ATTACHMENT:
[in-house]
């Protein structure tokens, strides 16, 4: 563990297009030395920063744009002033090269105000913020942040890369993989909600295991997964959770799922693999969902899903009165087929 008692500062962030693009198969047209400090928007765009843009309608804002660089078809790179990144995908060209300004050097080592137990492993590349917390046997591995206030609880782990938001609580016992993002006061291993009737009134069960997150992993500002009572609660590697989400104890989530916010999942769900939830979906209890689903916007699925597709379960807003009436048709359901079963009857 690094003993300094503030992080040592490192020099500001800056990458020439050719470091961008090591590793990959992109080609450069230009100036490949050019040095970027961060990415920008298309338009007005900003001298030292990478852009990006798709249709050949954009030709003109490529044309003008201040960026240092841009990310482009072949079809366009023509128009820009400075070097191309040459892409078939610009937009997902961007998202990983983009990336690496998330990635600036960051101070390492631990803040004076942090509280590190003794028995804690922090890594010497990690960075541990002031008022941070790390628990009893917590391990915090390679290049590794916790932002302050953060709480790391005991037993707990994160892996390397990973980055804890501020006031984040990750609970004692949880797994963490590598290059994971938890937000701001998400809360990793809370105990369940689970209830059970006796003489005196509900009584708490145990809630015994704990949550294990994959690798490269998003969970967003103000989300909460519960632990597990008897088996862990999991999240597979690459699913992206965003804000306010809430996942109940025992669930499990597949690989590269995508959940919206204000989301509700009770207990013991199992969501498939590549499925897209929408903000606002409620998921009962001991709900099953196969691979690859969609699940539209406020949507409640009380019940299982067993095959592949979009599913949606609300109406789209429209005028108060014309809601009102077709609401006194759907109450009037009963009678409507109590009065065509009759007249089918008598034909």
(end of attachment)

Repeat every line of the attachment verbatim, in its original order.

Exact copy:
[in-house]
């Protein structure tokens, strides 16, 4: 563990297009030395920063744009002033090269105000913020942040890369993989909600295991997964959770799922693999969902899903009165087929 008692500062962030693009198969047209400090928007765009843009309608804002660089078809790179990144995908060209300004050097080592137990492993590349917390046997591995206030609880782990938001609580016992993002006061291993009737009134069960997150992993500002009572609660590697989400104890989530916010999942769900939830979906209890689903916007699925597709379960807003009436048709359901079963009857 690094003993300094503030992080040592490192020099500001800056990458020439050719470091961008090591590793990959992109080609450069230009100036490949050019040095970027961060990415920008298309338009007005900003001298030292990478852009990006798709249709050949954009030709003109490529044309003008201040960026240092841009990310482009072949079809366009023509128009820009400075070097191309040459892409078939610009937009997902961007998202990983983009990336690496998330990635600036960051101070390492631990803040004076942090509280590190003794028995804690922090890594010497990690960075541990002031008022941070790390628990009893917590391990915090390679290049590794916790932002302050953060709480790391005991037993707990994160892996390397990973980055804890501020006031984040990750609970004692949880797994963490590598290059994971938890937000701001998400809360990793809370105990369940689970209830059970006796003489005196509900009584708490145990809630015994704990949550294990994959690798490269998003969970967003103000989300909460519960632990597990008897088996862990999991999240597979690459699913992206965003804000306010809430996942109940025992669930499990597949690989590269995508959940919206204000989301509700009770207990013991199992969501498939590549499925897209929408903000606002409620998921009962001991709900099953196969691979690859969609699940539209406020949507409640009380019940299982067993095959592949979009599913949606609300109406789209429209005028108060014309809601009102077709609401006194759907109450009037009963009678409507109590009065065509009759007249089918008598034909």